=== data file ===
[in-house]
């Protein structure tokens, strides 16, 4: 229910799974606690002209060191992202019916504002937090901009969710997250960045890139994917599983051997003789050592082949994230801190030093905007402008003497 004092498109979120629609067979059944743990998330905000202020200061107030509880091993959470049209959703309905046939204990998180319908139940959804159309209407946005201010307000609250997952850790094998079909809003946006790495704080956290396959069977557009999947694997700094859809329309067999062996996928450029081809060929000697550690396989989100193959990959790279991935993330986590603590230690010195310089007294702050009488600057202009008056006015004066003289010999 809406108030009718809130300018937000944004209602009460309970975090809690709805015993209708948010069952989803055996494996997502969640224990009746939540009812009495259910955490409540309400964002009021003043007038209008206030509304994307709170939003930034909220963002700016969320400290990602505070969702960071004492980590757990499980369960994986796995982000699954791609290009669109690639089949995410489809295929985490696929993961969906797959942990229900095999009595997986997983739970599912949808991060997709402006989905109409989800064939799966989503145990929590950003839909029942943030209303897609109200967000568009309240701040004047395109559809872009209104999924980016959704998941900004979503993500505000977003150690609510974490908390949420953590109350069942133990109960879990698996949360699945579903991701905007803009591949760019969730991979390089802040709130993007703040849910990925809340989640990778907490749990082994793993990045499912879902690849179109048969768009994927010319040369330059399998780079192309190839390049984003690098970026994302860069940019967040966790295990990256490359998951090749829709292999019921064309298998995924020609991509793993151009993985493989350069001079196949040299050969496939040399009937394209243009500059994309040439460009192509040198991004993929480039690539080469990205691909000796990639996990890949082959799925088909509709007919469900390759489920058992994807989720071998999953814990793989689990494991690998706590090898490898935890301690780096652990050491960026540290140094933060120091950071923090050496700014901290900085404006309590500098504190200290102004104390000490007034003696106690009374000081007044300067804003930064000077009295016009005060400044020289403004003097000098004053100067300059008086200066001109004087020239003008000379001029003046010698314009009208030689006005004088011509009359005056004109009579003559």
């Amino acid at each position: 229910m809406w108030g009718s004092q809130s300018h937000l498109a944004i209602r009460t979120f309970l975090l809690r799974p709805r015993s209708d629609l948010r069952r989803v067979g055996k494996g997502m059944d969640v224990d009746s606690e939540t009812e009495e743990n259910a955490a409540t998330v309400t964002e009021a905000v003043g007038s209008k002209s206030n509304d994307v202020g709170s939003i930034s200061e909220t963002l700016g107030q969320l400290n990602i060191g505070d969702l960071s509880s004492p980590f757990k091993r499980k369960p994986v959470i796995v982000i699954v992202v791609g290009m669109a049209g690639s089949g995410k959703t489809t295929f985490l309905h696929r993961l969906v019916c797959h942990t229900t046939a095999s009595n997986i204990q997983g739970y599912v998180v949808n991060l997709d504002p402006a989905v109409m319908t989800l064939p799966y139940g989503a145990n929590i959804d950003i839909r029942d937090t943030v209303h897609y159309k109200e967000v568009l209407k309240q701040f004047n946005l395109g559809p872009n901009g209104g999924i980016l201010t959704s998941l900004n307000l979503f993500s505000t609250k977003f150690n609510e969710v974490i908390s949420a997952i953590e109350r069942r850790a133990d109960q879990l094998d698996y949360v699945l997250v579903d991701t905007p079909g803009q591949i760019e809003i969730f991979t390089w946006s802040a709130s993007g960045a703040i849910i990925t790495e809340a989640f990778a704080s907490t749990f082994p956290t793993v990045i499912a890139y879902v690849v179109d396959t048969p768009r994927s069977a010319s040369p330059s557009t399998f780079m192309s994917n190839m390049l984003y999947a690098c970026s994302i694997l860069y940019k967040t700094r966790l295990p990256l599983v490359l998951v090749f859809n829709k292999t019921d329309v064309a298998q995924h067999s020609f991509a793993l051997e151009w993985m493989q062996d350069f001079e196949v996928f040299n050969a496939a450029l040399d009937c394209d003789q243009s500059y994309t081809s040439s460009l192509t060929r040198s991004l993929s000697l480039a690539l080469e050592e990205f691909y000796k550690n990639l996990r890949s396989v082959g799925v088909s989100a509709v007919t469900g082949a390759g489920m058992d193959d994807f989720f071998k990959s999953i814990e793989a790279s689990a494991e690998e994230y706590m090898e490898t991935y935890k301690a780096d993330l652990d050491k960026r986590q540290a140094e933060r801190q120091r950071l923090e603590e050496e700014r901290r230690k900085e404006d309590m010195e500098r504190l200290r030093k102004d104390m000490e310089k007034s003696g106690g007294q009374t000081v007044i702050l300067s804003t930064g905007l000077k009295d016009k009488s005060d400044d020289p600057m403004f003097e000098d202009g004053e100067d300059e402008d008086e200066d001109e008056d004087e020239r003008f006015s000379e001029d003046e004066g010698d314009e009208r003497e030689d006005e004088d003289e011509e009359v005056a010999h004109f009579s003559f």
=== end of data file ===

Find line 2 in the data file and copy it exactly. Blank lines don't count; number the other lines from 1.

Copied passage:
């Protein structure tokens, strides 16, 4: 229910799974606690002209060191992202019916504002937090901009969710997250960045890139994917599983051997003789050592082949994230801190030093905007402008003497 004092498109979120629609067979059944743990998330905000202020200061107030509880091993959470049209959703309905046939204990998180319908139940959804159309209407946005201010307000609250997952850790094998079909809003946006790495704080956290396959069977557009999947694997700094859809329309067999062996996928450029081809060929000697550690396989989100193959990959790279991935993330986590603590230690010195310089007294702050009488600057202009008056006015004066003289010999 809406108030009718809130300018937000944004209602009460309970975090809690709805015993209708948010069952989803055996494996997502969640224990009746939540009812009495259910955490409540309400964002009021003043007038209008206030509304994307709170939003930034909220963002700016969320400290990602505070969702960071004492980590757990499980369960994986796995982000699954791609290009669109690639089949995410489809295929985490696929993961969906797959942990229900095999009595997986997983739970599912949808991060997709402006989905109409989800064939799966989503145990929590950003839909029942943030209303897609109200967000568009309240701040004047395109559809872009209104999924980016959704998941900004979503993500505000977003150690609510974490908390949420953590109350069942133990109960879990698996949360699945579903991701905007803009591949760019969730991979390089802040709130993007703040849910990925809340989640990778907490749990082994793993990045499912879902690849179109048969768009994927010319040369330059399998780079192309190839390049984003690098970026994302860069940019967040966790295990990256490359998951090749829709292999019921064309298998995924020609991509793993151009993985493989350069001079196949040299050969496939040399009937394209243009500059994309040439460009192509040198991004993929480039690539080469990205691909000796990639996990890949082959799925088909509709007919469900390759489920058992994807989720071998999953814990793989689990494991690998706590090898490898935890301690780096652990050491960026540290140094933060120091950071923090050496700014901290900085404006309590500098504190200290102004104390000490007034003696106690009374000081007044300067804003930064000077009295016009005060400044020289403004003097000098004053100067300059008086200066001109004087020239003008000379001029003046010698314009009208030689006005004088011509009359005056004109009579003559």